Here is a lengthly excerpt detailing McGovern’s interaction with a fellow CIA analyst:

Many of my Junior Officer Trainee Program colleagues at CIA came to Washington in the early Sixties inspired by President John Kennedy’s Inaugural speech in which he asked us to ask ourselves what we might do for our country. (Sounds corny nowadays, I suppose; I guess I’ll just have to ask you to take it on faith. It may not have been Camelot exactly, but the spirit and ambience were fresh — and good.)

Among those who found Kennedy’s summons compelling was Sam Adams, a young former naval officer out of Harvard College. After the Navy, Sam tried Harvard Law School, but found it boring. Instead, he decided to go to Washington, join the CIA as an officer trainee, and do something more adventurous. He got more than his share of adventure.

Sam was one of the brightest and most dedicated among us. Quite early in his career, he acquired a very lively and important account — that of assessing Vietnamese Communist strength early in the war. He took to the task with uncommon resourcefulness and quickly proved himself the consummate analyst.

Relying largely on captured documents, buttressed by reporting from all manner of other sources, Adams concluded in 1967 that there were twice as many Communists (about 600,000) under arms in South Vietnam as the U.S. military there would admit.

Dissembling in Saigon

Visiting Saigon during 1967, Adams learned from Army analysts that their commanding general, William Westmoreland, had placed an artificial cap on the official Army count rather than risk questions regarding “progress” in the war (sound familiar?).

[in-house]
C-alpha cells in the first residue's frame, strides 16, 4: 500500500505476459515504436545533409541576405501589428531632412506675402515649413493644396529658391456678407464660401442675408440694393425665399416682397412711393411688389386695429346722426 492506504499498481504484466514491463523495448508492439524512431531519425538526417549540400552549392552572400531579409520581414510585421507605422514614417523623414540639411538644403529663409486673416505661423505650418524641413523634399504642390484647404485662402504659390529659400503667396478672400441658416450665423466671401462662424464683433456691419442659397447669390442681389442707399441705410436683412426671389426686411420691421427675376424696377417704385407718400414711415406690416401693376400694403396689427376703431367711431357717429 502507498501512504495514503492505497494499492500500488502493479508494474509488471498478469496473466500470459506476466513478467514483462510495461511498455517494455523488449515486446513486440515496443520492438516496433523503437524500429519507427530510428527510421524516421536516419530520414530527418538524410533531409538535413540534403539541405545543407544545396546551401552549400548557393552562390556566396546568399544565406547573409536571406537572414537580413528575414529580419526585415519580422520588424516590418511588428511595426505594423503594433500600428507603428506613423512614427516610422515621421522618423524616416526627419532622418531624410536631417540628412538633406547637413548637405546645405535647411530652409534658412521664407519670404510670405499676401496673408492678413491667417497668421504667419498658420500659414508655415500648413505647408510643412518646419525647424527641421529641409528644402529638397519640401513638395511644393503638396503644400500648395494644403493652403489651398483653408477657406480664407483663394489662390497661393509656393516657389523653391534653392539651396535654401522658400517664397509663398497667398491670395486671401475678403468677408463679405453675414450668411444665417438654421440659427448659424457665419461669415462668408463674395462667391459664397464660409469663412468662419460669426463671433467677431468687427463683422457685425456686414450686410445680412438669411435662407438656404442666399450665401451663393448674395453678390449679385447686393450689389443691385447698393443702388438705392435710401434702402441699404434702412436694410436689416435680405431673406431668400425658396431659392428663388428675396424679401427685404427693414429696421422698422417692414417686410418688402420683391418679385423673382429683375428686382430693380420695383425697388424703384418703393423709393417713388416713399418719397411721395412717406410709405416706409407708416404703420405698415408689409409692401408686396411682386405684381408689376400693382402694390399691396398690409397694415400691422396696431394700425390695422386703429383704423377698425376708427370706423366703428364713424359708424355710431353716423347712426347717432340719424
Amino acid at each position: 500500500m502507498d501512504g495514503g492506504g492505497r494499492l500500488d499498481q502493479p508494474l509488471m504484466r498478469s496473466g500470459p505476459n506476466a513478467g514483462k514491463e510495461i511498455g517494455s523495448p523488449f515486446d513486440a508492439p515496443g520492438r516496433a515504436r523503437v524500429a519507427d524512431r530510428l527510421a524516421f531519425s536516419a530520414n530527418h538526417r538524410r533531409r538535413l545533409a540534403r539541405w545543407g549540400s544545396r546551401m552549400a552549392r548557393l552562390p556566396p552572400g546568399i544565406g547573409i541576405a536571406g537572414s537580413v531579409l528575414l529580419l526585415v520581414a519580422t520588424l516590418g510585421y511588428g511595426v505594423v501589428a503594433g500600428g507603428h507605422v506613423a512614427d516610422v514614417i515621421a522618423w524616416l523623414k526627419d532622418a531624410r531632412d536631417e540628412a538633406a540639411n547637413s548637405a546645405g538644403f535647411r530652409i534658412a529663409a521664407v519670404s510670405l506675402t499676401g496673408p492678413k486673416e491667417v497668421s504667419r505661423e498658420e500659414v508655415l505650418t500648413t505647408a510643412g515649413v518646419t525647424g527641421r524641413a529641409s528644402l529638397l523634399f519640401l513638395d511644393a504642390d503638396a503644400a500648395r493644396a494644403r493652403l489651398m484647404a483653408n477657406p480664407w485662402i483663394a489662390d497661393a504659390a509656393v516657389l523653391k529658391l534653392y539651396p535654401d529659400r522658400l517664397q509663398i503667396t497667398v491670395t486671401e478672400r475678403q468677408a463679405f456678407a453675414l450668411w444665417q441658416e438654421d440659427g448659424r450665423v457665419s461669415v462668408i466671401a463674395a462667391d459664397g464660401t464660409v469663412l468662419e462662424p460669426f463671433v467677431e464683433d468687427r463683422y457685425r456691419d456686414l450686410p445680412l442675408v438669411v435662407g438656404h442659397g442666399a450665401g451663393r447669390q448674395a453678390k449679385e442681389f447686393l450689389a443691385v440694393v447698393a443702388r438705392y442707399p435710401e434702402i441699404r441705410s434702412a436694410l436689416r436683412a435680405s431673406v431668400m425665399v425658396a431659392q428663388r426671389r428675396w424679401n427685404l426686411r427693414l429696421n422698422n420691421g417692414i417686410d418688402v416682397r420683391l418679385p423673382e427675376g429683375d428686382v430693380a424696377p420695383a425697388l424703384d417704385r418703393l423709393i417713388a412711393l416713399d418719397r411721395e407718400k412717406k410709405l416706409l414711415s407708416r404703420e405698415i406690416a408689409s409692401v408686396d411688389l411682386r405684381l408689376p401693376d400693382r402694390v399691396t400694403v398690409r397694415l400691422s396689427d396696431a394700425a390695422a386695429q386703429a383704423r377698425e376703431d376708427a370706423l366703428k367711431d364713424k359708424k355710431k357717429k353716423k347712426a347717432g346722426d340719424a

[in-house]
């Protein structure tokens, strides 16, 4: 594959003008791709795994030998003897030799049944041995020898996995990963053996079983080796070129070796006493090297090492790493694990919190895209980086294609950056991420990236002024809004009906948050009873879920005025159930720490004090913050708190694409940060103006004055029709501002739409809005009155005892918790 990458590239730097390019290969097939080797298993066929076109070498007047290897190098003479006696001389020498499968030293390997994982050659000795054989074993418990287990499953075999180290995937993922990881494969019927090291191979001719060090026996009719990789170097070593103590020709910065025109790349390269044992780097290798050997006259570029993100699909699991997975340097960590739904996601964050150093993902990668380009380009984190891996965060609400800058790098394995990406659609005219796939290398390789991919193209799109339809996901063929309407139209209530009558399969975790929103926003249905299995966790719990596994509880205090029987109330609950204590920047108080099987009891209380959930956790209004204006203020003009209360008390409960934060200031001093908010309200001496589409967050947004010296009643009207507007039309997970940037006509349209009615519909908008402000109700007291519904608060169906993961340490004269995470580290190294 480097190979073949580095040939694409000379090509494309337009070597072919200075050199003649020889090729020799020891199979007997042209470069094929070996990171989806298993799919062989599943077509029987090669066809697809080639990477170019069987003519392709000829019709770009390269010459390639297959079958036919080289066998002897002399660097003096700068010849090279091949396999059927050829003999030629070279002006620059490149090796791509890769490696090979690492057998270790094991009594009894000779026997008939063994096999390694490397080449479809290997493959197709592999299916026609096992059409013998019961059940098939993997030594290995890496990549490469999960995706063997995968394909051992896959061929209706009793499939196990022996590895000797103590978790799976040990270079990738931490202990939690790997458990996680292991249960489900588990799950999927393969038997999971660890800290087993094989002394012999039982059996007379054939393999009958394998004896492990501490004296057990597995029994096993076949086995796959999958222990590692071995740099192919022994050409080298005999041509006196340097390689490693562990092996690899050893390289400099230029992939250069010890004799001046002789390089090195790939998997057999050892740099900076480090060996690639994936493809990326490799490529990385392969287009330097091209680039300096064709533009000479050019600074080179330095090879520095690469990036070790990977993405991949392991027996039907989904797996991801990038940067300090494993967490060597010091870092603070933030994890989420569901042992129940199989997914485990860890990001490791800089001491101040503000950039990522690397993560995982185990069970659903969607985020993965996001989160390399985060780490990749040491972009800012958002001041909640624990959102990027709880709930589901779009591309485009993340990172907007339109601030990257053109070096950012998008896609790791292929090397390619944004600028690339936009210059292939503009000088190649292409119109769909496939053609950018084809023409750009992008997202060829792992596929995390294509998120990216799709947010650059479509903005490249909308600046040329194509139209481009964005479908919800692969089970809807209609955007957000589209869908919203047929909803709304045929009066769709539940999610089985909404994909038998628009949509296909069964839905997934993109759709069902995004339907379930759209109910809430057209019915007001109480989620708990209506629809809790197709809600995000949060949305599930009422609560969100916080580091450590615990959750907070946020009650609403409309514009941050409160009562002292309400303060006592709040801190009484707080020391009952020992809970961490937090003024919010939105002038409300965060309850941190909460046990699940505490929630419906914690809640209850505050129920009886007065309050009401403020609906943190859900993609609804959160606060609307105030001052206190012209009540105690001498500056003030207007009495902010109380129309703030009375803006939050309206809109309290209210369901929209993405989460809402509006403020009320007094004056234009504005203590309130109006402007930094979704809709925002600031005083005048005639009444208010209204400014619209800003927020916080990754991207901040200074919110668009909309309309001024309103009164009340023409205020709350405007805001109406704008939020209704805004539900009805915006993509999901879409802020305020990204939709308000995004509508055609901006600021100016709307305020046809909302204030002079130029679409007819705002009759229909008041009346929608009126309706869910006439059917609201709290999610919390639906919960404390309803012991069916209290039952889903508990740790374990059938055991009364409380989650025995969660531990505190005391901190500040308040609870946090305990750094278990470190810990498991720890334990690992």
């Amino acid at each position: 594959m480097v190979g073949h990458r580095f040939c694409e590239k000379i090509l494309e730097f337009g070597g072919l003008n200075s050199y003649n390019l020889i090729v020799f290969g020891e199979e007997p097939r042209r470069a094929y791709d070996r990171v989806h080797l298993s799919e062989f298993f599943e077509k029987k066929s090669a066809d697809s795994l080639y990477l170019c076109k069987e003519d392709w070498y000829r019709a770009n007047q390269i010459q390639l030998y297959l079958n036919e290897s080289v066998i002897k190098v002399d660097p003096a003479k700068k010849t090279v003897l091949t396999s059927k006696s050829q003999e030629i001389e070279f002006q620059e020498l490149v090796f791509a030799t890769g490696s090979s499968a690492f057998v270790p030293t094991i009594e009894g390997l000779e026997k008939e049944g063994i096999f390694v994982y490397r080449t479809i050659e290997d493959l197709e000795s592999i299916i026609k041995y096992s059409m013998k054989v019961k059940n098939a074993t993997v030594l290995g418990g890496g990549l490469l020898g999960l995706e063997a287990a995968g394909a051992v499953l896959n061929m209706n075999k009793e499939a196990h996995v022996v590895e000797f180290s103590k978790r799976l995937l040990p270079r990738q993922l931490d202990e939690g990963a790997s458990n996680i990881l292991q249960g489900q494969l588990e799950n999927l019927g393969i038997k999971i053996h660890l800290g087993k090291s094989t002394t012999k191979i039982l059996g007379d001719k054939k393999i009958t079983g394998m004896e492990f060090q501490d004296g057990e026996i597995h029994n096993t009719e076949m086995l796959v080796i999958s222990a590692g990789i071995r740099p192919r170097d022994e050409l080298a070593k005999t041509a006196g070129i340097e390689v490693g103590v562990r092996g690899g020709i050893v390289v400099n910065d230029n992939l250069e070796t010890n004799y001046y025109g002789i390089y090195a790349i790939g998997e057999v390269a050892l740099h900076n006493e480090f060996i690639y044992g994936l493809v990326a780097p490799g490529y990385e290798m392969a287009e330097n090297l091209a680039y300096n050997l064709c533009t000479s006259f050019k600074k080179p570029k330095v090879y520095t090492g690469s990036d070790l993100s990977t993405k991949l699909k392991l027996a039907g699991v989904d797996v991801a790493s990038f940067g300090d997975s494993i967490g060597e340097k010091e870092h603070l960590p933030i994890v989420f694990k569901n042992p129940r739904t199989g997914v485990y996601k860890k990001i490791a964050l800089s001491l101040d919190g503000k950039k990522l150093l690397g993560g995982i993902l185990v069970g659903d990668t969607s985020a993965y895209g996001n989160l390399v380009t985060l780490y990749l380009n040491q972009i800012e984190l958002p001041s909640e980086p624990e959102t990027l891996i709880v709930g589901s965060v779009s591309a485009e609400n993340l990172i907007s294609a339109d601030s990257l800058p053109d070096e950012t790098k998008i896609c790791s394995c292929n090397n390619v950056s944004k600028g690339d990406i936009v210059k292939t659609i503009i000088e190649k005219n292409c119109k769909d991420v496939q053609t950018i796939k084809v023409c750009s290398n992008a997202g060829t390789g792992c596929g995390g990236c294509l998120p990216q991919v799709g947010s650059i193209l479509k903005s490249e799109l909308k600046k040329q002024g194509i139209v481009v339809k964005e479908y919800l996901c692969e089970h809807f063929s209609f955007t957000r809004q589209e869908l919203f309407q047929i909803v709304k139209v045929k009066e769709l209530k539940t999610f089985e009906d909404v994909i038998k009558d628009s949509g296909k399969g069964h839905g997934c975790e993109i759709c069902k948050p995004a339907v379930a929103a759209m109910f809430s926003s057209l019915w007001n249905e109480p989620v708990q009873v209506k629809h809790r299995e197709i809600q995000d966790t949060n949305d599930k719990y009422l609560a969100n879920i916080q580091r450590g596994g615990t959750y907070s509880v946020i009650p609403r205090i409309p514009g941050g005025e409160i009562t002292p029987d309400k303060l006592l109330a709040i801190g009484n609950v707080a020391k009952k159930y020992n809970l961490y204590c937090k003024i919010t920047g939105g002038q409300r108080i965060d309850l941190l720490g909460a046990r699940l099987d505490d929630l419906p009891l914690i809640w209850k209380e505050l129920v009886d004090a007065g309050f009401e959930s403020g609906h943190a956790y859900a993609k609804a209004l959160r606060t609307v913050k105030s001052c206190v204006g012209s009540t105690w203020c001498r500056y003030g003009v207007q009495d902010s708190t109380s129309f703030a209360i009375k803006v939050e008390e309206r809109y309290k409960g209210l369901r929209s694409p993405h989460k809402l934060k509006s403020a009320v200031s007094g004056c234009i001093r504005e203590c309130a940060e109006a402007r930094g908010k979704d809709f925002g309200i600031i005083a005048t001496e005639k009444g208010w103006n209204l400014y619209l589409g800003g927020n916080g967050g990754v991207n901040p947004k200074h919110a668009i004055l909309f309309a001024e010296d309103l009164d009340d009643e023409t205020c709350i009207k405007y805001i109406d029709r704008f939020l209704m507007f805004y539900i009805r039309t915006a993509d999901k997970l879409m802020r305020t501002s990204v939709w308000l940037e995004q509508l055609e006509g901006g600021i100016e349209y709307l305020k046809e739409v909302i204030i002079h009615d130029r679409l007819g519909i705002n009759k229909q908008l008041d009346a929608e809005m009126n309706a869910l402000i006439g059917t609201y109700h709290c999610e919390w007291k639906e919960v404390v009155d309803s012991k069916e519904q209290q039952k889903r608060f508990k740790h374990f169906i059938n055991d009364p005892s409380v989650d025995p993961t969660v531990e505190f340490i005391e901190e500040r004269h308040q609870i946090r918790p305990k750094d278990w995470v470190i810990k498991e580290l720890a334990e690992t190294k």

It was a clash of cultures; with Army intelligence analysts saluting generals following politically dictated orders, and Sam Adams aghast at the dishonesty — consequential dishonesty. From time to time I would have lunch with Sam and learn of the formidable opposition he encountered in trying to get out the truth.

Commiserating with Sam over lunch one day in late August 1967, I asked what could possibly be Gen. Westmoreland’s incentive to make the enemy strength appear to be half what it actually was. Sam gave me the answer he had from the horse’s mouth in Saigon.

Adams told me that in a cable dated Aug. 20, 1967, Westmoreland’s deputy, Gen. Creighton Abrams, set forth the rationale for the deception. Abrams wrote that the new, higher numbers (reflecting Sam’s count, which was supported by all intelligence agencies except Army intelligence, which reflected the “command position”) “were in sharp contrast to the current overall strength figure of about 299,000 given to the press.”

Abrams emphasized, “We have been projecting an image of success over recent months” and cautioned that if the higher figures became public, “all available caveats and explanations will not prevent the press from drawing an erroneous and gloomy conclusion.”

No further proof was needed that the most senior U.S. Army commanders were lying, so that they could continue to feign “progress” in the war. Equally unfortunate, the crassness and callousness of Abrams’s cable notwithstanding, it had become increasingly clear that rather than stand up for Sam, his superiors would probably acquiesce in the Army’s bogus figures. Sadly, that’s what they did.

When the media finally started reporting—and showing Americans images on their televisions—of what was really happening in Vietnam, it got more difficult to send off young Americans to kill and die. The response? Blame the media for losing the war in Vietnam.

Now, 40 years later, the only lesson learned appears to be better control of the message. Yet once again it’s getting more difficult to sell Americans more wars. Even with a more articulate Democrat as President, and the repackaging of wars as “humanitarian interventions”, it’s just not going to fly with a populace that has the lived experiences of definitely NOT recovering from the Wall Street Casino blowing up 7 years ago.